Introduction: India-Myanmar relations are rooted in shared historical, ethnic, cultural and religious ties. As the land of Lord Buddha, India is a country of pilgrimage for the people of Myanmar. The geographical proximity of the two countries has helped develop and sustain cordial relations and facilitated people-to-people contact. India and Myanmar share a long land border of over 1600 km and a maritime boundary in the Bay of Bengal.
- Historical, Ethnic, and Cultural Ties: India and Myanmar share deep historical, ethnic, cultural, and religious connections.
- India is a pilgrimage destination for many people in Myanmar, and the geographical proximity has facilitated cordial relations and people-to-people contact.
- The Treaty of Friendship signed in 1951 further solidified their relationship.
- India's Interests: India recognizes the importance of maintaining a good working relationship with the Myanmar government for its diplomatic and strategic initiatives. This is particularly crucial in light of China's attempts to use Myanmar as a geopolitical base against India.
- Geographical Location: Myanmar's strategic location makes it a bridge between South Asia and Southeast Asia. India and Myanmar have engaged in cooperation to counteract drug trafficking and insurgent groups along their shared border.
- Naval Cooperation: India has extended cooperation to Myanmar in the maritime domain. The handover of INS Sindhuvir, a submarine, to the Myanmar Navy demonstrates the deepening ties between the two countries.
- Regional Cooperation: India and Myanmar are members of BIMSTEC, SAARC, and the Mekong-Ganga Cooperation, which have facilitated closer ties and increased influence among Southeast Asian nations.
- Infrastructure Projects: Several infrastructure projects, such as the India-Myanmar-Thailand Trilateral Highway, Kaladan Multi-modal Transit Transport Network, and the planned Special Economic Zone at the Sittwe deep-water port, have strengthened economic cooperation.
- Humanitarian Assistance: India has provided timely and effective assistance to Myanmar during natural disasters, demonstrating its commitment to supporting its neighbor.
India-Myanmar Trade Relations
- A bilateral Trade Agreement was signed in 1970.
- Bilateral trade has been growing steadily to reach US$ 2178.44 million (2016-17), of which Indian exports amounted to US$ 1111.19 million and India's imports to US$ 1067.25 million.
- India is the fifth largest trading partner of Myanmar but trade remains below potential.
- Agriculture dominates trade, particularly supply of beans & pulses to India ($ 809 million, 2016-17) and timber ($ 156 million).
- India is presently the tenth largest investor
- Myanmar is an important partner in our energy relations with other countries.
China factor in India’s ties
- Chinese Influence: China has its own designs for Myanmar and seeks to use it as part of its "string of pearls" strategy against India. China has provided significant funding for infrastructure projects in Myanmar, creating a potential debt trap for the country.
- Political Interference: China has also exerted political influence, as seen in its support for the military coup in Myanmar. This raises concerns about China's control over Myanmar's political machinery.
- Trade Dependence: Myanmar's trade with China far outweighs its trade with India. China has become Myanmar's largest trading partner, while India's bilateral trade with Myanmar remains comparatively lower. This trade dependence on China could further strengthen China's influence in Myanmar.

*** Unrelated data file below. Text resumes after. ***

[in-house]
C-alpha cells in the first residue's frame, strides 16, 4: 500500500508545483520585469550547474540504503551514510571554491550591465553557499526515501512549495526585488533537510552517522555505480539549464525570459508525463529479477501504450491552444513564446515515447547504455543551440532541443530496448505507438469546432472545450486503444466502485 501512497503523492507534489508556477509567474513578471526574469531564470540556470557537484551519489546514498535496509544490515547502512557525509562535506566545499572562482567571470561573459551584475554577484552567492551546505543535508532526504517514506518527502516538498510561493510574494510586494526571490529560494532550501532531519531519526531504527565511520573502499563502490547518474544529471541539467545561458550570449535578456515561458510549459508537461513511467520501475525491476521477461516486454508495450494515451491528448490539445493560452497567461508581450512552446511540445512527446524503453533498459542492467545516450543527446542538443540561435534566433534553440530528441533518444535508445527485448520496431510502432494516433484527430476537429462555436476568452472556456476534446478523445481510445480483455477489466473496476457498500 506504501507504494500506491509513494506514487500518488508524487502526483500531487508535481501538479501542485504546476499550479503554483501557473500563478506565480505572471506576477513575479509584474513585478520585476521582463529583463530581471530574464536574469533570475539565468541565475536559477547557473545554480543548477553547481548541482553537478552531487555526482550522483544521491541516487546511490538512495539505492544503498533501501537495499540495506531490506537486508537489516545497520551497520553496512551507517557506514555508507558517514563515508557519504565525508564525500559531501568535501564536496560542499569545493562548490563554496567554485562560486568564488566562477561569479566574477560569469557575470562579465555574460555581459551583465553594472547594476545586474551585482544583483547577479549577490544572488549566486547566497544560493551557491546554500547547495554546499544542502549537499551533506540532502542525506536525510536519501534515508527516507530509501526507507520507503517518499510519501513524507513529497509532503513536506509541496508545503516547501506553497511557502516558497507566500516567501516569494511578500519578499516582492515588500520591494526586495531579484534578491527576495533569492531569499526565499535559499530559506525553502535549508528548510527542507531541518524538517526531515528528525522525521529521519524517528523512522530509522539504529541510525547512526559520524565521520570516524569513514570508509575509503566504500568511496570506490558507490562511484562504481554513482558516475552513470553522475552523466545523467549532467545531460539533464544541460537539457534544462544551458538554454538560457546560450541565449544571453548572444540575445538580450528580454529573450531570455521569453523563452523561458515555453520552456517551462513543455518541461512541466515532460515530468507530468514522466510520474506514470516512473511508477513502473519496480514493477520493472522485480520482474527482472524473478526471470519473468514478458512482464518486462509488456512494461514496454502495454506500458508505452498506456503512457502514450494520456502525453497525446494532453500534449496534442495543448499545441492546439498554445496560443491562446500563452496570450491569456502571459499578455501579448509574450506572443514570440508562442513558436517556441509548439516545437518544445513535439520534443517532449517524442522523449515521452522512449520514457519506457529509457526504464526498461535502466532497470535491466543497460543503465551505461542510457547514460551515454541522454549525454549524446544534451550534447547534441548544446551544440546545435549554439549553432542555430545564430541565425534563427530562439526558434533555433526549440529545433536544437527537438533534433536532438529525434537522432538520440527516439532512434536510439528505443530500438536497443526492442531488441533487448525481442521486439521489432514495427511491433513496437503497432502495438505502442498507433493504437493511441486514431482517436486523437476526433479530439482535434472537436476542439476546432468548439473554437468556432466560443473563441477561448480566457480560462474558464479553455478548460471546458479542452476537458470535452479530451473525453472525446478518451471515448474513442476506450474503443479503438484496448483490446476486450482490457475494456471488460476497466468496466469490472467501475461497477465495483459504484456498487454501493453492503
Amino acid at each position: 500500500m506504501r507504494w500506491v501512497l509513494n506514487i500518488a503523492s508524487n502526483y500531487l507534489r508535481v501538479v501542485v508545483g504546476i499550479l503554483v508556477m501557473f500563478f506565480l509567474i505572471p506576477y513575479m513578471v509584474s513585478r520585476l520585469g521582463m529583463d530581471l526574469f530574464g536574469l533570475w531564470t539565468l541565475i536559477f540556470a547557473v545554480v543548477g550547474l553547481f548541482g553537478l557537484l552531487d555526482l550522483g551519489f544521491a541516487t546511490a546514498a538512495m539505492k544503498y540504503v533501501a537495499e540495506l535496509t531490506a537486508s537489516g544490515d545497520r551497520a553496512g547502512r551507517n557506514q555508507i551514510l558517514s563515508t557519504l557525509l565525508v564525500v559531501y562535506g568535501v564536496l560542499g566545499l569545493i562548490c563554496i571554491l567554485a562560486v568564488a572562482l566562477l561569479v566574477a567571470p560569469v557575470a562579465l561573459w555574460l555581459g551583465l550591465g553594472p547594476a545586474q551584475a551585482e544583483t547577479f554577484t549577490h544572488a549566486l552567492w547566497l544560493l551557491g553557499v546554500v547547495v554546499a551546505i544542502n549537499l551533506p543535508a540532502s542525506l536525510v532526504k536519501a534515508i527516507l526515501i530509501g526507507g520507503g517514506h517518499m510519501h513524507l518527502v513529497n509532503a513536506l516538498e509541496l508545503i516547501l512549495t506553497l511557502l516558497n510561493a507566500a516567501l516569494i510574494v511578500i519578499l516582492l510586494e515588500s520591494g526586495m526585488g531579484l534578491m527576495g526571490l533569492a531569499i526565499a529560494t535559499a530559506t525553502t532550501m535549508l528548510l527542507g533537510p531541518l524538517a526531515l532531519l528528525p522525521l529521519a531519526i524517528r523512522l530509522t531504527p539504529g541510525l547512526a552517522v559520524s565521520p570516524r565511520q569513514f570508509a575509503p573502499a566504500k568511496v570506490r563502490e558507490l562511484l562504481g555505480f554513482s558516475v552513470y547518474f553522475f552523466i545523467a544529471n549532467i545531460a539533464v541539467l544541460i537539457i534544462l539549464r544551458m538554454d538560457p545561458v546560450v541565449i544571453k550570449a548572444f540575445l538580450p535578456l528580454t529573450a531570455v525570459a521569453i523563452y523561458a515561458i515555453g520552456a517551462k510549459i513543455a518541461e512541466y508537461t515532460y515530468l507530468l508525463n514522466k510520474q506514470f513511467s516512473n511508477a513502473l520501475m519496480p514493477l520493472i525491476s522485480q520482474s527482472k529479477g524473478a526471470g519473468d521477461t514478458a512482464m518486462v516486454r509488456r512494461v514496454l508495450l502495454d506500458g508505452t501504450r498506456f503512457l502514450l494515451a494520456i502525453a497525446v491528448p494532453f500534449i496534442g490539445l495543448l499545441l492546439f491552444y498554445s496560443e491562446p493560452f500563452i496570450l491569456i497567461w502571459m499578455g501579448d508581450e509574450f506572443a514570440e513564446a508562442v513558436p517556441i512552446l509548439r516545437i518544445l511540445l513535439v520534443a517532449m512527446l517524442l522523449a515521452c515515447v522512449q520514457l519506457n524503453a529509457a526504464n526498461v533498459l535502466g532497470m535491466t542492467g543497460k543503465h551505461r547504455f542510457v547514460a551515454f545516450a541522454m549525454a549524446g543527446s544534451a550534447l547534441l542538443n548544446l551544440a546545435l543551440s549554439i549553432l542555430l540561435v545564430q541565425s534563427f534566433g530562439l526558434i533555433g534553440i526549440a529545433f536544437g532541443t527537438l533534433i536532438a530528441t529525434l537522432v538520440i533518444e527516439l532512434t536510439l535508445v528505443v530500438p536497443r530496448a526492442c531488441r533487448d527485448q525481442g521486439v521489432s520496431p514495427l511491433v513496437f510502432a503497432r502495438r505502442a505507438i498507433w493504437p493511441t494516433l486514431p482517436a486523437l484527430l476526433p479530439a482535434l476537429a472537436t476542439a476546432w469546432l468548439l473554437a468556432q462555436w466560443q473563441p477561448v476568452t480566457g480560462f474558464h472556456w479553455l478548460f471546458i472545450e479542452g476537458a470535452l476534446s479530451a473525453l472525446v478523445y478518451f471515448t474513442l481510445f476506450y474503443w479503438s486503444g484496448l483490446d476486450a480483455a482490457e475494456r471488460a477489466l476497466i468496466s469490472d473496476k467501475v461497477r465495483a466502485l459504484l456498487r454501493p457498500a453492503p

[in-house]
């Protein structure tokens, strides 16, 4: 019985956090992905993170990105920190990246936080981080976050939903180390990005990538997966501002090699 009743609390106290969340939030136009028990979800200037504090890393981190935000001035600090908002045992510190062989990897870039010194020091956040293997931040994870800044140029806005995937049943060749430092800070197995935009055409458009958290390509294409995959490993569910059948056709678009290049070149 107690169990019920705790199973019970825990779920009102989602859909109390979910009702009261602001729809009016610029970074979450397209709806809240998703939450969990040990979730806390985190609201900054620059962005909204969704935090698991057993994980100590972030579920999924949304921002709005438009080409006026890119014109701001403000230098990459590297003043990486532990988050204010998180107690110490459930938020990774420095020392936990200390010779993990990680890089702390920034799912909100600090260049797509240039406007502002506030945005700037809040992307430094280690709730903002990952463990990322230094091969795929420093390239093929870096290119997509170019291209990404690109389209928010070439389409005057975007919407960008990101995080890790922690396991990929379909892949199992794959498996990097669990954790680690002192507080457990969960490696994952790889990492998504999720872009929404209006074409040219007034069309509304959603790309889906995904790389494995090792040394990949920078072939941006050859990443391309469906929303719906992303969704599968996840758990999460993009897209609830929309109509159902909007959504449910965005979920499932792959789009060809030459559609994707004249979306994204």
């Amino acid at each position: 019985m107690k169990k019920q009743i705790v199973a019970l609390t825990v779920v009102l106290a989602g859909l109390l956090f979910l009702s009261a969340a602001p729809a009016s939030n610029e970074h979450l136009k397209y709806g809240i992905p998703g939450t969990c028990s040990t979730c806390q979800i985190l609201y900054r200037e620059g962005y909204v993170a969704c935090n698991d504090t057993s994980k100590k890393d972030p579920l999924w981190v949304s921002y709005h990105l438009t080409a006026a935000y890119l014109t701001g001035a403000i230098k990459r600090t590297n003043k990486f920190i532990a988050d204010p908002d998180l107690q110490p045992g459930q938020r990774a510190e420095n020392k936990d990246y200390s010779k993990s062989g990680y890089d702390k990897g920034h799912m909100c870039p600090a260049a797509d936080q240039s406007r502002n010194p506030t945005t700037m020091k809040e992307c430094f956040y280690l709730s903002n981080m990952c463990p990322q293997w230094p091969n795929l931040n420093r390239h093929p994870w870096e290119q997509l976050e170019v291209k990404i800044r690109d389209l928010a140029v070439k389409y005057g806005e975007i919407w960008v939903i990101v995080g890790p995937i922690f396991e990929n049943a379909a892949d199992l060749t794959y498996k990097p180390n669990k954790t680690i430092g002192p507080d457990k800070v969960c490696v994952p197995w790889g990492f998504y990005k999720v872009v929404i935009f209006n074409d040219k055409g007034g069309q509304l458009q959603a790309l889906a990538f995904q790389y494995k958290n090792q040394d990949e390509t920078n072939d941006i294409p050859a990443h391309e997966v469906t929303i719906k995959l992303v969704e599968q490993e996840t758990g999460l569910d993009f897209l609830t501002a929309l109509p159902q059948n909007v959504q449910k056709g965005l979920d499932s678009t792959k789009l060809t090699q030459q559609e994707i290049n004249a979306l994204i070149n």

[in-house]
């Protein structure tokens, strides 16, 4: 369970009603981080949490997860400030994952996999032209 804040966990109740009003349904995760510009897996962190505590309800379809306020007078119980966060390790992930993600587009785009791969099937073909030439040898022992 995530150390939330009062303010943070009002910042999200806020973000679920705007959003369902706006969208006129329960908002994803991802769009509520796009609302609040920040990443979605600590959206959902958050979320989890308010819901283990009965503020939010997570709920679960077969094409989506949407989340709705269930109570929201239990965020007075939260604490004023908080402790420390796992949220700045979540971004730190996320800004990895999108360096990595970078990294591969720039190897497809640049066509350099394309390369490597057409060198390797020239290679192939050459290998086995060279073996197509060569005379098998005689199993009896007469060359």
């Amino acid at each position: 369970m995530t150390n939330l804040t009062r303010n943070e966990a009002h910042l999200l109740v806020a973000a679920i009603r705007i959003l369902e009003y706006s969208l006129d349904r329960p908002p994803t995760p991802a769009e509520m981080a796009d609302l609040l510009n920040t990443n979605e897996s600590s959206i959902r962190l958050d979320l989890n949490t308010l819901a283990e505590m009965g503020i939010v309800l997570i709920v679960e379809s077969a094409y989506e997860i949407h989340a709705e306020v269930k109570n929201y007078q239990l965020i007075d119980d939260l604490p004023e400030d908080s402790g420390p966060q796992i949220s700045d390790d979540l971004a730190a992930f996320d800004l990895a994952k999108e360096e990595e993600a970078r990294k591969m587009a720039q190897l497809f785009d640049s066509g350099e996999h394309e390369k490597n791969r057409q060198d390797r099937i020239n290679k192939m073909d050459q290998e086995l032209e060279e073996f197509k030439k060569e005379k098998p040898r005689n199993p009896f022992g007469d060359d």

Impact of the Coup
- India's Relationship: The military coup in Myanmar has not significantly changed India's relationship with the country. India has built ties with the Tatmadaw (Myanmar's military) over the years, and the handing over of the submarine to Myanmar demonstrates the deepening engagement.
- China's Influence: China has been the largest supplier of weapons to Myanmar, but recent tensions between the Tatmadaw and China, including accusations of support for insurgent groups, have created an opportunity for India to strengthen its position.
Road to Democracy in Myanmar
- India's Dual Policy: India has historically pursued a dual policy of engaging with the Myanmar military while advocating for democratic reforms. This approach recognizes the Tatmadaw's role in maintaining stability in Myanmar.
- Democratic Realist Policy: India's policy in Myanmar is guided by the centrality of democracy. While India supports democratic reforms, it also acknowledges the need for pragmatic adjustments to engage with the military.
- Preserving Trust: India needs to maintain trust with the Myanmar military while continuing to pressure for the restoration of democratic order. High-level engagement and communication are essential to ensure that India's core concerns are respected.
- International Coordination: India must coordinate its position internationally and develop a common platform to encourage Myanmar's return to democracy. The support of ASEAN and Japan is crucial in this regard.
- Democratic Realist Policy: India's democratic realist policy should guide its actions in Myanmar, taking into account the changing geopolitical dynamics and the rise of China. Pragmatic adjustments will be necessary to pursue India's interests while advocating for democratic values.
While India strives for democratic reforms, it also recognizes the need to engage with the military to maintain stability and protect its own interests. The evolving dynamics in Myanmar and the region will require India to navigate carefully and balance its democratic ideals with pragmatic considerations.